Article  Google Scholar 

  • Towse, J. N., & Neil, D. (1998). Analyzing human random generation behavior: A review of methods used and a computer program for describing performance. Behavior Research Methods, Instruments and Computers, 30(4), 583–591.

    Article  Google Scholar 

  • Towse, J. N., Towse, A. S., Saito, S., Maehara, Y., & Miyake, A. (2016). Joint cognition: Thought contagion and the consequences of cooperation when sharing the task of random sequence generation. PLoS One, 11(3), e0151306.

    Article  PubMed  PubMed Central  Google Scholar 

  • Vesper, C., Abramova, E., Bütepage, J., Ciardo, F., Crossey, B., Effenberg, A., & Wahn, B. (2017). Joint action: Mental representations, shared information and general mechanisms for coordinating with others. Frontiers in Psychology, 7, 2039.

    Article  PubMed  PubMed Central  Google Scholar 

  • Wenke, D., Atmaca, S., Holländer, A., Liepelt, R., Baess, P., & Prinz, W. (2011). What is shared in joint action? Issues of co-representation, response conflict, and agent identification. Review of Philosophy and Psychology, 2(2), 147–172.

    Article  Google Scholar 

  • Yamaguchi, M., Wall, H. J., & Hommel, B. (2017a). Action-effect sharing induces task-set sharing in joint task switching. Cognition, 165, 113–120.

    Article  PubMed  Google Scholar 

  • Yamaguchi, M., Wall, H. J., & Hommel, B. (2017b). No evidence for shared representations of task sets in joint task switching. Psychological Research, 81(6), 1166–1177.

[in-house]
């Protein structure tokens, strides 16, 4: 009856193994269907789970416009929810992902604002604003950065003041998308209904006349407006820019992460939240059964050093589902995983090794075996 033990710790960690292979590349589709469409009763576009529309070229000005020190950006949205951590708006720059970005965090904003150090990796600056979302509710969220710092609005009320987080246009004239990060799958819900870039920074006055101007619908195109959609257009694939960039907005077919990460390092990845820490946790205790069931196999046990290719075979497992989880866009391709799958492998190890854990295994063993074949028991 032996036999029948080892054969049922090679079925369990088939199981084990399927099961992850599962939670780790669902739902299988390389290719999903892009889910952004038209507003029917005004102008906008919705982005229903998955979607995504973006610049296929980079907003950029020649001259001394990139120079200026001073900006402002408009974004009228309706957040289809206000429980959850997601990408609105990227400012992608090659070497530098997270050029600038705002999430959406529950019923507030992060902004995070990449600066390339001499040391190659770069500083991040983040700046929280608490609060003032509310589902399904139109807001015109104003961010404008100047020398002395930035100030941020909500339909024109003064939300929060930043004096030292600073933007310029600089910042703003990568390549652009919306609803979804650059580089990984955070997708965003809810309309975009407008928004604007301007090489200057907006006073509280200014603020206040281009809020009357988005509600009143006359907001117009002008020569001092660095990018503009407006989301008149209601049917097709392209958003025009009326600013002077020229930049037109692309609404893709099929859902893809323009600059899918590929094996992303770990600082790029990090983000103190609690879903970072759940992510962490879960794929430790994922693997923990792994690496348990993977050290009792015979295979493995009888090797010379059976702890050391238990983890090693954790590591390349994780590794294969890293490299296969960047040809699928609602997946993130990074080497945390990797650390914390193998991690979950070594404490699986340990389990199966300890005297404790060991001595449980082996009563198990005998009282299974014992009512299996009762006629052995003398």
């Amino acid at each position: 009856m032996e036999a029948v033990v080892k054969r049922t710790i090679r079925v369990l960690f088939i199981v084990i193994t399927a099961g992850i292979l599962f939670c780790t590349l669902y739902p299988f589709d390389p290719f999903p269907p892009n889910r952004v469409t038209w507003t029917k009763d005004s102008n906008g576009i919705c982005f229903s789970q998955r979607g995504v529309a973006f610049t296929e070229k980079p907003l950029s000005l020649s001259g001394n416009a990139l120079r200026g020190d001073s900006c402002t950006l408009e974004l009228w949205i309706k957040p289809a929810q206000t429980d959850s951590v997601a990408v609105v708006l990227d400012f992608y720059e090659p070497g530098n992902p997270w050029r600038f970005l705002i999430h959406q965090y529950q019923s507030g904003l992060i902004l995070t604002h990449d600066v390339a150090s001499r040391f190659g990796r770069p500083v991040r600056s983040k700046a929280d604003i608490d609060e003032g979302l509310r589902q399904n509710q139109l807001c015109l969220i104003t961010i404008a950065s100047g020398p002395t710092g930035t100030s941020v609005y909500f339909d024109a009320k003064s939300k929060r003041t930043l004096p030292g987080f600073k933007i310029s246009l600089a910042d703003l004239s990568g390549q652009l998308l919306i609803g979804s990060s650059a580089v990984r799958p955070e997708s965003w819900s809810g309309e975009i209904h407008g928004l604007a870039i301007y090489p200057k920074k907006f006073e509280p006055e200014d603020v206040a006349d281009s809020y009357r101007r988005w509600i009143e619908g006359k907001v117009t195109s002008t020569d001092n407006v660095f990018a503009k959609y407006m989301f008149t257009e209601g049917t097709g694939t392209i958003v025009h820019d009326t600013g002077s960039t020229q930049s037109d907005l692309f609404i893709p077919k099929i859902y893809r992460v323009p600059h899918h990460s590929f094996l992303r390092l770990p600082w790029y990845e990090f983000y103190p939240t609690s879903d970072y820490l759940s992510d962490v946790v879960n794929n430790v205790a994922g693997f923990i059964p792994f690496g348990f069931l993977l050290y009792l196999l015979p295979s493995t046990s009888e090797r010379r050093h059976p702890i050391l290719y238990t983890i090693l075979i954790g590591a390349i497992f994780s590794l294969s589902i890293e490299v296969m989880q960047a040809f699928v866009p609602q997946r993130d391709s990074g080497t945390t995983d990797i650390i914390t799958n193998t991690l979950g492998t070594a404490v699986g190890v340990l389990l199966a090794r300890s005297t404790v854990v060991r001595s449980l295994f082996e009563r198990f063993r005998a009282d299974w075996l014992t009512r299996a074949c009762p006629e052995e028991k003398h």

Article  PubMed  Google Scholar 

Download references

Author information

Authors and Affiliations


Corresponding author

Correspondence to Yukio Maehara.

Ethics declarations


Parts of this project were supported by a Grant-in-Aid for Global COE (Centers of Excellence) Program (D07) by Japan’s Ministry of Education, Culture, Sports, Science, and Technology. We also acknowledge the support of the Japanese Society for the Promotion of Science through a Fellowship to JNT.

Conflict of interest

All authors of the present article declare that they have no conflict of interest.

Ethical approval

All procedures performed in this study involving human participants were in accordance with the ethical standards of the Japanese Psychological Association (JPA) and the American Psychological Association (APA) and with the 1964 Helsinki declaration and its later amendments or comparable ethical standards. All participants provided informed consent before participation and were fully debriefed after their sessions.



See Tables 4 and 5.

Table 4 Statistics of t tests or Wilcoxon’s signed rank tests for each performance measure in comparisons between individual and joint sequences (for data in Table 2)
Table 5 Statistics of t tests for the frequency of repetition lag at each lag value in comparisons between confederate, computer, and composite sequences in Fig. 2a

Rights and permissions

Reprints and permissions

About this article

Check for updates. Verify currency and authenticity via CrossMark

Cite this article

Maehara, Y., Saito, S. & Towse, J.N. Joint cognition and the role of human agency in random number choices. Psychological Research 83, 574–589 (2019).

Download citation

  • Received:

  • Accepted:

  • Published:

  • Issue Date:

  • DOI: